Yes. Under New Jersey’s Prevention of Domestic Violence Act an assault certainly provides for protection of the law after an assault. As an experienced restraining order lawyer, I am well aware that the victim does not need to show obvious marks of an assault in order to obtain a final restraining order from a judge of the Family Part of the Superior Court of New Jersey.

In C.S. v. M.A.K., the parties engaged in a dating relationship for about six years. The parties lived in M.A.K.’s home for two years with C.S.’s developmentally disabled son. M.A.K. gave C.S. a car for Christmas in 2011, but when the parties’ relationship ended, M.A.K. asked C.S. to return the car to him by April 1, 2016. M.A.K. did, however, allow C.S. and her son to continue living in his home after the relationship ended.

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No. The judge will typically advise a pro se (i.e., someone representing themselves in their own divorce action) litigant that they shall be expected to follow the Rules of Court in New Jersey just like as if they were a seasoned attorney. Furthermore, the lawyers at our law firm here in East Brunswick, New Jersey, appreciate that while a New Jersey Family Court may be more likely to been understanding of the fact that you are not a lawyer, the Court is not required to be more tolerant or more kind to you just because you are not an attorney. Finally, since 1996 I have been meeting with new clients who handled their own divorce and then come to our firm for a consultation only to find how extremely difficult it is to change a divorce agreement after the fact. As Benjamin Franklin once said, “an ounce of prevention is worth a pound of cure.” In other words and for purposes of this blog, it is easier (and less expensive) to do it correctly the first time than paying a lawyer after the fact to attempt to fix problems with your divorce agreement, some of which you may not even aware of, yet.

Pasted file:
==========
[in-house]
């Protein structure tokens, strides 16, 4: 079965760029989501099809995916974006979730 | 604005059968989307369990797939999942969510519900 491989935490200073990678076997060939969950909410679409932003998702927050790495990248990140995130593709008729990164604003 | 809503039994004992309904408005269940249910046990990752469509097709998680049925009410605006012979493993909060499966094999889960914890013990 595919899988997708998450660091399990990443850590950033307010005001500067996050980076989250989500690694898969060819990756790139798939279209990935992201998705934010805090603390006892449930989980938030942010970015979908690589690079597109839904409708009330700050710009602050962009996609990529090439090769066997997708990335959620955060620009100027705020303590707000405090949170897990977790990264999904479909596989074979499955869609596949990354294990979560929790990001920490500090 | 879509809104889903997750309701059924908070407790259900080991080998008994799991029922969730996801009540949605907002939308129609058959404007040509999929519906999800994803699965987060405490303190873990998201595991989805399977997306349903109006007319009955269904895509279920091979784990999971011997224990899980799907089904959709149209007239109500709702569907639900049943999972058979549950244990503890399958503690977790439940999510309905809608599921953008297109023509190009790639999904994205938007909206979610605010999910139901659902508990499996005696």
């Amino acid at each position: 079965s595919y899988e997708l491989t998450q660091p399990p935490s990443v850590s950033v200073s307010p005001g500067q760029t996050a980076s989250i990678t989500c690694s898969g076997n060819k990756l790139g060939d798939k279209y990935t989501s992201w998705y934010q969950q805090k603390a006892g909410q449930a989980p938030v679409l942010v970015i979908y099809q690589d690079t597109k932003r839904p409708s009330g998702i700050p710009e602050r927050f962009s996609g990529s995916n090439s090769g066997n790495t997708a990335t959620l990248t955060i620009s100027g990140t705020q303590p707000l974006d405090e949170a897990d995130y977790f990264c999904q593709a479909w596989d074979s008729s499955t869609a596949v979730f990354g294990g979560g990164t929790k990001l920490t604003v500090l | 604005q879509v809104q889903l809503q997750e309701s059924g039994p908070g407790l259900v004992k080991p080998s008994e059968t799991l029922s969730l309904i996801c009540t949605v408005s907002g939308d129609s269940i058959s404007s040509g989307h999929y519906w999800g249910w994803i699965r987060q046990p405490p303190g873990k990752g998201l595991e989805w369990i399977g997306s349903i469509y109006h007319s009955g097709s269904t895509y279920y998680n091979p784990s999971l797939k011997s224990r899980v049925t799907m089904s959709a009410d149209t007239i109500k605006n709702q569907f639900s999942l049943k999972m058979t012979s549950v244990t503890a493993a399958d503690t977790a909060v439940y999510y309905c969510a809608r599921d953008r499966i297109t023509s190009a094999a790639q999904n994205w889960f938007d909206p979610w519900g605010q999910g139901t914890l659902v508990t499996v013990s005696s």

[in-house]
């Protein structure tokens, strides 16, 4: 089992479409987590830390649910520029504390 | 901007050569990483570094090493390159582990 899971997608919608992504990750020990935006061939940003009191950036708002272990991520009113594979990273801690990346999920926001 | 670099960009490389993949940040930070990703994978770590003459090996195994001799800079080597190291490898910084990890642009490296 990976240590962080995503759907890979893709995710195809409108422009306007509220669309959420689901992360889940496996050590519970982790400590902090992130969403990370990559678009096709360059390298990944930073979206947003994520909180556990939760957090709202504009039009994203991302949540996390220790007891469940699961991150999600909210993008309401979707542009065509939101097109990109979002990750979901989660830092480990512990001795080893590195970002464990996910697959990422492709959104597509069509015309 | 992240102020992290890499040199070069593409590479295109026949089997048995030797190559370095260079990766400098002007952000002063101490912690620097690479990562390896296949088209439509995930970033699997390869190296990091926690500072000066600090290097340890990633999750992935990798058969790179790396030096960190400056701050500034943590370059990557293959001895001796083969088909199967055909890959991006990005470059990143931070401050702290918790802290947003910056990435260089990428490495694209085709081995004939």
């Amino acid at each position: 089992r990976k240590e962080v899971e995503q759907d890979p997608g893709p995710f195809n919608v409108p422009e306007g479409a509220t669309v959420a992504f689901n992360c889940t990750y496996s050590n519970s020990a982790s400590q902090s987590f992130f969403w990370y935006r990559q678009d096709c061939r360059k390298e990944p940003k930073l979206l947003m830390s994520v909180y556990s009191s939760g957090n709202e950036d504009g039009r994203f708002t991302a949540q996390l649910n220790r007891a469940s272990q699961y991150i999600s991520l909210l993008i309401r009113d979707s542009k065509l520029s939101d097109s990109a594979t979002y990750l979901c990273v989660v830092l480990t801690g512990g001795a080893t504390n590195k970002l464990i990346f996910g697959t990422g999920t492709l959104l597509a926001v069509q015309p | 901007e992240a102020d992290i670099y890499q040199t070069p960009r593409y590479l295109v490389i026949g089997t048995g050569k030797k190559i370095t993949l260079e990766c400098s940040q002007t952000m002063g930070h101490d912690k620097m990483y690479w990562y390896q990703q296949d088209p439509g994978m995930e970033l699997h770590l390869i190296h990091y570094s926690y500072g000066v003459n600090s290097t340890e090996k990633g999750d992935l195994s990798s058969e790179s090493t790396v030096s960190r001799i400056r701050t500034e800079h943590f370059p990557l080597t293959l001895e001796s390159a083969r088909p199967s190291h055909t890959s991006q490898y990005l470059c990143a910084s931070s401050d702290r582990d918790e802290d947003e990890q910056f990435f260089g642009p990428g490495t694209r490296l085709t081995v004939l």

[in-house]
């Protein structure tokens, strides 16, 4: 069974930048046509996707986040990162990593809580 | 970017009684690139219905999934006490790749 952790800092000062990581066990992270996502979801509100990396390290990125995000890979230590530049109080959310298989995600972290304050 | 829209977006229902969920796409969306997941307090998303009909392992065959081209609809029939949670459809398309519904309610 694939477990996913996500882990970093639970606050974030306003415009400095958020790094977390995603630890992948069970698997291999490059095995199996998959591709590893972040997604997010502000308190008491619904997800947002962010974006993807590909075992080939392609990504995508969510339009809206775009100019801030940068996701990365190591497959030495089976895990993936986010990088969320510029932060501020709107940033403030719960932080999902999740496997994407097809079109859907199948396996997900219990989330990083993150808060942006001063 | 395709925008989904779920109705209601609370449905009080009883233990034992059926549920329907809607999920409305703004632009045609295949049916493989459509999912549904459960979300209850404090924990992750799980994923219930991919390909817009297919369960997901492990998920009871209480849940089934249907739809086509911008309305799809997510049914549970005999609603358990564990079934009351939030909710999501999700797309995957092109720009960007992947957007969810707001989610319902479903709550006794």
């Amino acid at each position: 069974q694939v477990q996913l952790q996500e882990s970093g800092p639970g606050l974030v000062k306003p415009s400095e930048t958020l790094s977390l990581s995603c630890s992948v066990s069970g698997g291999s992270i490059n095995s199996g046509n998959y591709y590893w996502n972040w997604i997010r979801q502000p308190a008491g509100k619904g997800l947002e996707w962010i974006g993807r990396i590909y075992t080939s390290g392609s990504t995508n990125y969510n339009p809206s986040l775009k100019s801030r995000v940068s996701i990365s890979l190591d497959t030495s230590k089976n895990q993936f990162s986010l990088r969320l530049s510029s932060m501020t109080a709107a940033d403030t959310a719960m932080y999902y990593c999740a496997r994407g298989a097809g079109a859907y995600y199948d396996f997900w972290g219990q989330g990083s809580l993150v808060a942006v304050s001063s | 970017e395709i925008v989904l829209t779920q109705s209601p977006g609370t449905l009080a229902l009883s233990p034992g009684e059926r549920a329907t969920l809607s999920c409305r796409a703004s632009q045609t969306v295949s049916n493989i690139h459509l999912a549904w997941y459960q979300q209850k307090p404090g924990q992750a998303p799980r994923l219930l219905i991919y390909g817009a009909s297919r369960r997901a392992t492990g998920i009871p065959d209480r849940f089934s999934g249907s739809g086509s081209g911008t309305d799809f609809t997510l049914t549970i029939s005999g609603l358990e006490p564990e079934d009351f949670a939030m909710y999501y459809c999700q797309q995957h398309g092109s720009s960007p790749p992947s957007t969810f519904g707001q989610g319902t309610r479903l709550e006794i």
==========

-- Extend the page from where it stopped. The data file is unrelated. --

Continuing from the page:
All told, especially when it involves your children as well as your financial security, it is essential to have one of our attorneys from our law firm in order to ensure that your divorce concludes in a fair manner.

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Because a lawyer who focuses on divorce cases knows that the language contained in your matrimonial settlement agreement must be crystal clear. In turn, any ambiguities only invite a party an opportunity to “relitigate” a case that has already been settled as their lawyer files a post-judgment divorce motion for “clarification” as to what you agreed upon in the first place. The matrimonial settlement agreements drafted by the divorce attorneys at our law firm are diligent in the details ensuring that every detail is addressed within the divorce agreement. Examples include real estate, enumeration of assets and liabilities to each spouse as well as alimony terms. When children are involved, while a savvy lawyer would never micro-manage the co-parenting of children, as many details as possible should be included in issues ranging from extra-curricular activities to the allocation of college related expenses.

In Busch v. Busch, the parties were married in 2004. The parties divorced in June 2016 after separating in June 2014. The parties divorced pursuant to a Final Judgment of Divorce, which incorporated a Matrimonial Settlement Agreement. A matrimonial settlement agreement is negotiated and agreed to by the parties, and spells out the terms of the divorce, including property division, alimony, child support and custody, among other things. The parties’ matrimonial settlement agreement stated that the wife would not receive any interest in the marital home but leave the marriage free of debt. However, the matrimonial settlement agreement did not list the specific debt. The matrimonial settlement agreement also contained some ambiguity due to the handwritten edits to the document.